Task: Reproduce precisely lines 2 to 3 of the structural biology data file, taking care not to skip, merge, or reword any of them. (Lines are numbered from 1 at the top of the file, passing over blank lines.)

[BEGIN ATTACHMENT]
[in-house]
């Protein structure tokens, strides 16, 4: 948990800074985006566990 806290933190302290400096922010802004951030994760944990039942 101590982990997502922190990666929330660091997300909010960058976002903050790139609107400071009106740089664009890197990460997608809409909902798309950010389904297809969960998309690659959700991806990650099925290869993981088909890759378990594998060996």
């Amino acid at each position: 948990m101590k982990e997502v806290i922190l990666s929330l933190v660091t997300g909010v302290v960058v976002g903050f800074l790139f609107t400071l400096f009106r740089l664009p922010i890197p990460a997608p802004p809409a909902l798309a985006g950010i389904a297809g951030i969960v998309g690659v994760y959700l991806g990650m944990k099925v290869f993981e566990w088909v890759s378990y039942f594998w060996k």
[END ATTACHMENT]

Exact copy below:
């Protein structure tokens, strides 16, 4: 948990800074985006566990 806290933190302290400096922010802004951030994760944990039942 101590982990997502922190990666929330660091997300909010960058976002903050790139609107400071009106740089664009890197990460997608809409909902798309950010389904297809969960998309690659959700991806990650099925290869993981088909890759378990594998060996």
């Amino acid at each position: 948990m101590k982990e997502v806290i922190l990666s929330l933190v660091t997300g909010v302290v960058v976002g903050f800074l790139f609107t400071l400096f009106r740089l664009p922010i890197p990460a997608p802004p809409a909902l798309a985006g950010i389904a297809g951030i969960v998309g690659v994760y959700l991806g990650m944990k099925v290869f993981e566990w088909v890759s378990y039942f594998w060996k």